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California Road Trip | Santa Barbara to Big Sur

From Malibu, we headed north to Santa Barbara where we stayed for one night before taking a day to road trip up to Big Sur. While I loved seeing Santa Barbara (bike riding from our hotel down the beach was a really nice way to stretch our legs and get a little feel for the place), one night stops are kind of strange in how transitory they are. You arrive somewhere just in time for  sunset, have dinner, go to bed and by the time you have breakfast you’re kind of needing to pack up and plan when to leave. If you’re doing many one night stops on a trip, accept them for what they are. You’ll never really get to see much of a place in one night and will always leave hungry for more time. On the flip side, they’re a great way to break up your journey, stay in nice surroundings or try out that restaurant you’ve heard lots about when you don’t have tonnes of time.

Because our time in Santa Barbara was so fleeting and our trip up to Big Sur had so many great stops, I thought I’d combine the two and document our journey from SoCal to NorCal up the 101 and tell you where I stopped.

First up, Santa Barbara. We stayed at the Four Seasons Biltmore which was perfect for us because it wasn’t in the thick of downtown Santa Barbara, but rather is tucked away 5 minutes on the beach from the highway so it’s an easy hop off from our route up the coast. It was great staying somewhere like this for a night so we could get some laundry done and the service makes everything easy. They have their own bike for rent too so we were able to do a bike ride without faffing around searching for a rental spot when we only had a couple of hours before it got dark. I’m not such a fan of big, old school hotels like this and the interiors don’t wow me nearly as much as somewhere like Surfrider but you can’t fault the service that’s for sure. It was definitely a treat to be able order a plate of dark chocolate and a hot ginger tea while falling asleep in front of a movie. The hotel grounds and the location are stunning for sure, it’s just the inside that feels a little tired to me but I think that’s more my taste than anything else. But all in all it was the perfect place for us to stay given how brief our stop was.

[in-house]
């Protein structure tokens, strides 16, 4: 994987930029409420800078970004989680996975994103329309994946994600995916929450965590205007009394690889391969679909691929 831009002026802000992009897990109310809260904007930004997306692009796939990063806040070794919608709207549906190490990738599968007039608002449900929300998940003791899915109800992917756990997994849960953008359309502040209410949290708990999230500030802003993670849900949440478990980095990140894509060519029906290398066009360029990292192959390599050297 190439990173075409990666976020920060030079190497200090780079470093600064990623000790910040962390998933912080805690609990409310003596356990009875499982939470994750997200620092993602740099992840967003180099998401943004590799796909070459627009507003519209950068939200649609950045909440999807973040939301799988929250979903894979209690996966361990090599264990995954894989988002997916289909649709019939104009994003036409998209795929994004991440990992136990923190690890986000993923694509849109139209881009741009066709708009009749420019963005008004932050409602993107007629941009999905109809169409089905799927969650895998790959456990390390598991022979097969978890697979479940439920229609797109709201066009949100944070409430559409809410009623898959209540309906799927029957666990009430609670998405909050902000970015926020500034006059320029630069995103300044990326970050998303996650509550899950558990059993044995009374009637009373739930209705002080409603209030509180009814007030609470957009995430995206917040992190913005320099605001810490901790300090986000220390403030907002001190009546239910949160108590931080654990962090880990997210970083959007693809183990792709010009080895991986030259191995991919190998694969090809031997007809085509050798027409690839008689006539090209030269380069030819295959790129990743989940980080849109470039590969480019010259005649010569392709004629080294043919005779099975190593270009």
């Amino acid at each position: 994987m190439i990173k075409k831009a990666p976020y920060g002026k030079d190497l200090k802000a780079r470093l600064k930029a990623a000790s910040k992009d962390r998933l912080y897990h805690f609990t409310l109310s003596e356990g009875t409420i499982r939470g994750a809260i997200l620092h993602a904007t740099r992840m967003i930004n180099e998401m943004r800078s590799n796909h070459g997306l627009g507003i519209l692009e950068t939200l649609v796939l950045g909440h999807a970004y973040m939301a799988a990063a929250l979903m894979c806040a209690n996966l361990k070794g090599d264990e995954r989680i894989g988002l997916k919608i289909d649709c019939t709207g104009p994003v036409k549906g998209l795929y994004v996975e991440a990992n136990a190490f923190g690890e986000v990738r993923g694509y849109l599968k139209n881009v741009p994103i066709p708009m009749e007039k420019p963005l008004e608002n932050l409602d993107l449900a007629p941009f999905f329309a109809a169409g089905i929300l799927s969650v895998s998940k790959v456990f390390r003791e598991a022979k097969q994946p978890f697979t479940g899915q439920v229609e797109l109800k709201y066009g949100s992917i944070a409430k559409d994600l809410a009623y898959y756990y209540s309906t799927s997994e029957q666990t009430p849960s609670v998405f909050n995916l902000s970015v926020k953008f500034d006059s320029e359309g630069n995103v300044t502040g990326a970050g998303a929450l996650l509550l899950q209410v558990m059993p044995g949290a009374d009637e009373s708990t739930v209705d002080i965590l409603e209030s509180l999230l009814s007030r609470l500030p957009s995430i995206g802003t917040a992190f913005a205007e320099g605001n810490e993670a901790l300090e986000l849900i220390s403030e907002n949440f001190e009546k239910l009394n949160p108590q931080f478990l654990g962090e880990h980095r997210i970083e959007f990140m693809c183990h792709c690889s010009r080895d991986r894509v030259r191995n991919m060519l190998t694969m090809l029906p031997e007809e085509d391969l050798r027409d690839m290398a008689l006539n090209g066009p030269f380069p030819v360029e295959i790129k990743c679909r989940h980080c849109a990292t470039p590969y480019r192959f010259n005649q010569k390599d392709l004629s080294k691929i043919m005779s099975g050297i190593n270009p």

After a bike ride, we headed for some wine and then dinner in town and opted for dinner at a place called The Lark we’d been recommended. Every restaurant in California seems to be revolving around the farm-to-table, family-style food right now and that’s A-Ok by me as The Lark was delicious.

From Santa Barbara, we headed north with a few stops, both planned and unplanned along the way. We took a minor detour to go and see The Cold Spring Tavern, an old stagecoach inn tucked away in the Santa Barbara hills and a million miles away from the Nancy Meyers breed of California (which I’m also a huge fan of just FYI). I saw this on a Goop guide and also on Luke Edward Hall’s instagram and wanted to swing by for a photo op. I imagine if you’re passing at lunch and it’s a bit rainy or grey, this would make such a nice spot for a cosy lunch or just a hot coffee. We were there purely to check it out as we had a long journey ahead but it was fun to see.

After this, we might or might not have had a little run-in with the CHP (that’s Californian Highway Patrol)… Essentially, watch your speed in Cali kids! One ticket and heart in mouth situation later (‘licence and registration documents ma’am’) we were back on the road again, only this time not one mile over the 55mph limit (if I could insert a clenched teeth emoji here I would).